Denmark grants first full-scale CO2 storage permits in the Danish North Sea
With three new licenses for large-scale carbon capture and storage (CCS), a new industry is growing in the Danish part of the North Sea. The venture begins in 2025. From 2030, up to 13 million tons of CO2 annually will be pumped into the underground.
The Danish Energy Agency received two applications in the first round of licenses for CO2 storage in the Danish part of the North Sea. The two applications came from TotalEnergies EP Danmark A/S and a consortium consisting of INEOS E&P and Wintershall Dea International.
The two applications met the requirements, and licenses have now been granted to TotalEnergies and one to the INEOS & Wintershall consortium.
“Granting the first exclusive permits for full-scale CO2 storage in the North Sea is an important step into the future. CO2 capture and storage is an important element in the green transition. Today’s licenses are the result of effective implementation of the first Danish political agreements on CCS,” says Kristoffer Böttzauw, DEA’s director.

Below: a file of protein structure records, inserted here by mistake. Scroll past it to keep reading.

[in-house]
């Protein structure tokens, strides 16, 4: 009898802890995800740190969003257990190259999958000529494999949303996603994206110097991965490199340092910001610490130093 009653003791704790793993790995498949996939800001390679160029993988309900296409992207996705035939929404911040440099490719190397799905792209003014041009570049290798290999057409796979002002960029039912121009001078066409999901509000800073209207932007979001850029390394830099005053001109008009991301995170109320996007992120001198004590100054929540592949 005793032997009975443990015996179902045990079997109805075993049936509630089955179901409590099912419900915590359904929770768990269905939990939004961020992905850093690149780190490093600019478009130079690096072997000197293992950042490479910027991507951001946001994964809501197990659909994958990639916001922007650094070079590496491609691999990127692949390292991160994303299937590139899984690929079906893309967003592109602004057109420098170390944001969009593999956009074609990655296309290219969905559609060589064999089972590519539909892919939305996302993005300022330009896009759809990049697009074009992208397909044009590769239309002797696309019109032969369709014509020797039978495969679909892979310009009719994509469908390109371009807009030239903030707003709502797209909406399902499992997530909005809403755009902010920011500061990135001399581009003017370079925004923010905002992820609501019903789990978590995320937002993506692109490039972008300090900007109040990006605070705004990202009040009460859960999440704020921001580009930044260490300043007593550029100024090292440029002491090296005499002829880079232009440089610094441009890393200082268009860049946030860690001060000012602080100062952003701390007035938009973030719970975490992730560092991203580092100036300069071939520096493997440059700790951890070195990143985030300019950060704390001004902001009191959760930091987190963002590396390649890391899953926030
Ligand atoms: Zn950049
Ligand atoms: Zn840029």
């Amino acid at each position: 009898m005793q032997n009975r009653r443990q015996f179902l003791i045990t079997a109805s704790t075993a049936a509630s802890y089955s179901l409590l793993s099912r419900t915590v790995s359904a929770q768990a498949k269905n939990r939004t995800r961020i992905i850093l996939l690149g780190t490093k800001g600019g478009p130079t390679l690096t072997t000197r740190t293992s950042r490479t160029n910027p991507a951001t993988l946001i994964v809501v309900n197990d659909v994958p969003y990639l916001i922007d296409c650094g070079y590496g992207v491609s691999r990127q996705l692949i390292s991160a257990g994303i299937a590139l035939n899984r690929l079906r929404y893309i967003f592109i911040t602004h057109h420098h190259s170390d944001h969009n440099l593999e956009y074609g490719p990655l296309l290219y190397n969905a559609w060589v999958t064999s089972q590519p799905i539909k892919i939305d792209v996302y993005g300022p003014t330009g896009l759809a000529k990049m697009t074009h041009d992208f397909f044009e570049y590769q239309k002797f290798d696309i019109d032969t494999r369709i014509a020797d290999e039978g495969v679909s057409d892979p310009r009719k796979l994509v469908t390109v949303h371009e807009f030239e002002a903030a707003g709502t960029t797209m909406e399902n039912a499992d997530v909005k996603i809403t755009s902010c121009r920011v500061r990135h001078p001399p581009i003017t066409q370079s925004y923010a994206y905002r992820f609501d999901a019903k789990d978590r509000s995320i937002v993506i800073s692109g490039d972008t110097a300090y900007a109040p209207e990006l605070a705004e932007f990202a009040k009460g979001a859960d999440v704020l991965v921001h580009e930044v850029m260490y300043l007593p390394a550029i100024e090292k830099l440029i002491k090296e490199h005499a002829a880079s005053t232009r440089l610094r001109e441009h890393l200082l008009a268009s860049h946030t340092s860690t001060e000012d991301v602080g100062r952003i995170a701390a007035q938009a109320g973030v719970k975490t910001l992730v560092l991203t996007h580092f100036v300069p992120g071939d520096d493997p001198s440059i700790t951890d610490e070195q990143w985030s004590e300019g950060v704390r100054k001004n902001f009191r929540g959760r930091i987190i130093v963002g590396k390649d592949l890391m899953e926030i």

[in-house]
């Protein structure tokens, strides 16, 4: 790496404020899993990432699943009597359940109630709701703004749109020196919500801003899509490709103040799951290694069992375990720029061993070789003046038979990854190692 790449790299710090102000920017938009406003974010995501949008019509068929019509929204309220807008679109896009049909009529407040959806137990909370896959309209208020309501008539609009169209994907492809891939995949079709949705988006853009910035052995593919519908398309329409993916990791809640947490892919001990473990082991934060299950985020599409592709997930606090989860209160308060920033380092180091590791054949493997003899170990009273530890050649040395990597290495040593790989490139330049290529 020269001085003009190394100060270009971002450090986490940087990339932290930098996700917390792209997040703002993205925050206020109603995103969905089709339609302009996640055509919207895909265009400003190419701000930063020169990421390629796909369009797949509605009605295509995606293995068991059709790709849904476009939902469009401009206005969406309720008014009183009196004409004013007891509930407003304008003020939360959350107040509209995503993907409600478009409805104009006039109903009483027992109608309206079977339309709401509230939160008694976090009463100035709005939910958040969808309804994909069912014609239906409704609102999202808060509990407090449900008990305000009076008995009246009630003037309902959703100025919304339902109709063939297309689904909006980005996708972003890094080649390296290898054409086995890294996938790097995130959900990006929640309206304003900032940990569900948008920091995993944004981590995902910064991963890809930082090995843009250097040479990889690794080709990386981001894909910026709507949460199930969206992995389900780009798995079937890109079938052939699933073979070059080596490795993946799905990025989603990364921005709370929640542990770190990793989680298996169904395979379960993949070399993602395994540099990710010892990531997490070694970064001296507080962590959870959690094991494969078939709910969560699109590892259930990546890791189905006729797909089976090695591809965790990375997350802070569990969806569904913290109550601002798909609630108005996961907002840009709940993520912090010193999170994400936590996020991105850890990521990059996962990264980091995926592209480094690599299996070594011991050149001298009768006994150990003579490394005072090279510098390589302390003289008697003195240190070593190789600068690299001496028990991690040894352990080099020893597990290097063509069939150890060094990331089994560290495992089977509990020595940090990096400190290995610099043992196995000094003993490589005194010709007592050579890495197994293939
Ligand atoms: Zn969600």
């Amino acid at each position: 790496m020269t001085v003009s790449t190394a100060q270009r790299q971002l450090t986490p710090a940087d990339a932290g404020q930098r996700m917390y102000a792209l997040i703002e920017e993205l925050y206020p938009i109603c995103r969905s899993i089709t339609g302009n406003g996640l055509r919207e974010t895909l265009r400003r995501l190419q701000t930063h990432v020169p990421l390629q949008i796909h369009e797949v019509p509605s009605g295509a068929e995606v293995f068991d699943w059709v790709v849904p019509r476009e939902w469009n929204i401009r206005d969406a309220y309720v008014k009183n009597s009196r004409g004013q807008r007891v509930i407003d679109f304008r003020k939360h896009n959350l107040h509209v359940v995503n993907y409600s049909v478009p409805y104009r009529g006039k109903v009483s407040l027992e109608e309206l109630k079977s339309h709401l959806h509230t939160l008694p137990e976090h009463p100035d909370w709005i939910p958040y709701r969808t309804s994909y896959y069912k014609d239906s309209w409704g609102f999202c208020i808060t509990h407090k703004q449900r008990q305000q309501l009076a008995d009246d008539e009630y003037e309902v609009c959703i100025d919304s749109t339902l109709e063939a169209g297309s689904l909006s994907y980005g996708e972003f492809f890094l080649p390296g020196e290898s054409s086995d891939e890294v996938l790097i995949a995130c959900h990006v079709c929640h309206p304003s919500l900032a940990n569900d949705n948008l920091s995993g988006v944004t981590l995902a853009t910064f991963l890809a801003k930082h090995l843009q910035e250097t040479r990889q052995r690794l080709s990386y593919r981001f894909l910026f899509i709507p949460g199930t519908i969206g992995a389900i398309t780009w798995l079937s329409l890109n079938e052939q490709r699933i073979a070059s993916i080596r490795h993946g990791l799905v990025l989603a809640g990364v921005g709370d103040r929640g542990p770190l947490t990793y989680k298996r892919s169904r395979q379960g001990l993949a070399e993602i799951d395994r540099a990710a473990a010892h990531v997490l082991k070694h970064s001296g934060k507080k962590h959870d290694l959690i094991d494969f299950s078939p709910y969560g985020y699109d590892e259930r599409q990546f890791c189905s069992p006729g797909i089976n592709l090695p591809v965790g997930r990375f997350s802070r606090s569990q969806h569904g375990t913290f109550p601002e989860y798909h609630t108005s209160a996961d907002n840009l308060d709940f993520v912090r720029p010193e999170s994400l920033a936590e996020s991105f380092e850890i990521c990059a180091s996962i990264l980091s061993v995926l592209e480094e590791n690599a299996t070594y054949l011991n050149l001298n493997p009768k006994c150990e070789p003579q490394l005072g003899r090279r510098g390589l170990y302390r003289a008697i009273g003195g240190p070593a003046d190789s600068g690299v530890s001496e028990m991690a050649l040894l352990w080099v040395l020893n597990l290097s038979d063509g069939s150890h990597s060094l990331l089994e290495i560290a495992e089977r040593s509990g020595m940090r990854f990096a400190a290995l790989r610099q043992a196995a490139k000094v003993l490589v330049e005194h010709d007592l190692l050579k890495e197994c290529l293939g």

A new industry is growing in the Danish part of the North Sea
While the announcement is an important step towards realising Denmark’s CCS strategy and kick-start the development of full-scale CO2 storage in Denmark, the licenses will help develop a new green industry in the North Sea and beyond:
“This is not just a step towards a new green industry in our North Sea – it’s a milestone for our green transition. Establishing carbon capture and storage as an industry means we can do it bigger and better – and move faster towards our climate goals in the process. I’m glad to see the continued interest in the Danish underground,” says the Minister for Climate, Energy and Utilities Lars Aagaard.
The licenses project a storage of upwards of 13 million tons of carbon yearly in the Danish underground from 2030. However, it is estimated that the storage potential of the Danish underground is up to 22 billion tons – which corresponds to somewhere between 500 and 1000 years of Danish emissions if we were to fill it up ourselves.
“That means we’re open for business in more ways than one. In September, we signed an agreement with Flanders and Belgium for international carbon-transport which means they’ll be able to store their carbon-emissions in our underground – and we’re working towards securing more so we can utilize the full potential of our underground,” says Denmark’s Minister for Climate, Energy and Utilities Lars Aagaard.